Another factor that has contributed so effectively to the confident growth of this group is the concert hall itself. When I arrived to teach at Tufts in 1981, the orchestra played in Cohen Auditorium, a shabbily maintained hall with miserably inadequate stage space; built in 1954 with utmost parsimony, Cohen was nevertheless not bad acoustically. (It was the largest performing space at Tufts for many years, except for the Cousens Gymnasium, where Sarah Caldwell occasionally produced operas.) In 1988, the auditorium received a thorough rebuild; ruined for musical purposes by the ministrations of Bolt, Beranek & Newman, it has gone further downhill since. But in 2007 the Granoff Music Center was dedicated with an orchestral concert in its new Distler Auditorium, with 300 seats, half as many as Cohen, and with bright acoustics and a snappy resonance. Students love to play here, and that love radiated last night before an overflow audience.
The concert began with an unusual procession by Tufts’s own klezmer band, The Jumbo Knish Factory, directed by Michael McLaughlin. The players (4 violins, viola, flute, 2 clarinets, SAT saxes, 2 accordions, baritone horn, tuba, tambourine) wore stylized animal costumes, honoring the manner of Moritz von Schwind’s “Hunter’s Funeral” (a reproduction of this famous print was included on the cover of the program) and played a klezzed version of the Trauermarsch in Mahler’s First Symphony. Then the program proper began with the Tufts Chamber Orchestra (flute, clarinet, piano, strings 5-6-4-3-1) accompanying a reduced scoring of nos. 2 and 4 of Mahler’s Lieder eines fahrenden Gesellen, the early songs from which Mahler drew substantially for the first and fourth movements of the symphony. Kathleen Flynn, of the Tufts applied faculty, sang these with a light, even delicate but very clear sound and good diction.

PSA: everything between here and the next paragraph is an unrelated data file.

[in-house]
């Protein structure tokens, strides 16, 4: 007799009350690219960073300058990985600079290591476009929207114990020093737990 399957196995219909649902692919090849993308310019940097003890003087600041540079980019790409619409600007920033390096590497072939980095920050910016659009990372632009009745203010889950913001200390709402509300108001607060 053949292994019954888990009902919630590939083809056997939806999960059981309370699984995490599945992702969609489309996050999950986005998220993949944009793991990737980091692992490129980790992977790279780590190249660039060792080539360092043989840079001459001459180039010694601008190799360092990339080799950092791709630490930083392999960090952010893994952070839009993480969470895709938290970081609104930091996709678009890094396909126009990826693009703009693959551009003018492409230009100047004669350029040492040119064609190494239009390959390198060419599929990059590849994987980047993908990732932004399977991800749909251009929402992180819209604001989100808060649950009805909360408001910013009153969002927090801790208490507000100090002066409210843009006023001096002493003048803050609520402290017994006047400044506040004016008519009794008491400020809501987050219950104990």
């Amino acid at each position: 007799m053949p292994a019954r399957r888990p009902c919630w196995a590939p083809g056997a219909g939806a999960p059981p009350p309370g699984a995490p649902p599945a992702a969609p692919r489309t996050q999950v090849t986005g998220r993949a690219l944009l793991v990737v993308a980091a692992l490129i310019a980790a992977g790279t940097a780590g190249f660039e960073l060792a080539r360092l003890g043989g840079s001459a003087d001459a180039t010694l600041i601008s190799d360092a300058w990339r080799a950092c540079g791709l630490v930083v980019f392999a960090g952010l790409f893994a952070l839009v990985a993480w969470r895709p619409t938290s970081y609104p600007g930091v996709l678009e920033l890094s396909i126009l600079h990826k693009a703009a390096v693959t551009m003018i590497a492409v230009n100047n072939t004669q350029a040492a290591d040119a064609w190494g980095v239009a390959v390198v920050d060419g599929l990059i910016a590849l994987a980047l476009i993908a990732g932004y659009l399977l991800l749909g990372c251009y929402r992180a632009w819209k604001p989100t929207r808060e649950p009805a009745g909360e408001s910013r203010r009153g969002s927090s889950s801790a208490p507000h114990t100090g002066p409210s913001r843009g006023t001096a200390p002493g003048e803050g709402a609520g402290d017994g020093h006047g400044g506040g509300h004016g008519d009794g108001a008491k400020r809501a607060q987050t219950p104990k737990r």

The first performance of the 1893 Mahler First took place in Hamburg, and like the 1889 premiere it met hostility from the bewildered audience. The second performance anywhere after 1893 was in 1967, by the New Haven Symphony, and the one that I heard that year was apparently the third. Mahler’s autograph full score still resides at the Beinecke Library at Yale. John Page conducted from a photocopy thereof marked up by unknown hands. It certainly deserves to be engraved and published in a modern edition, so that other orchestras can more readily access it; colleges and community orchestras would find it much more practical than the final published version, and every bit as much of a challenge. Some years ago, a major publisher approached me about preparing a new edition of Debussy’s La mer. I politely declined, but volunteered to edit this Mahler symphony instead; I’m still waiting to hear back.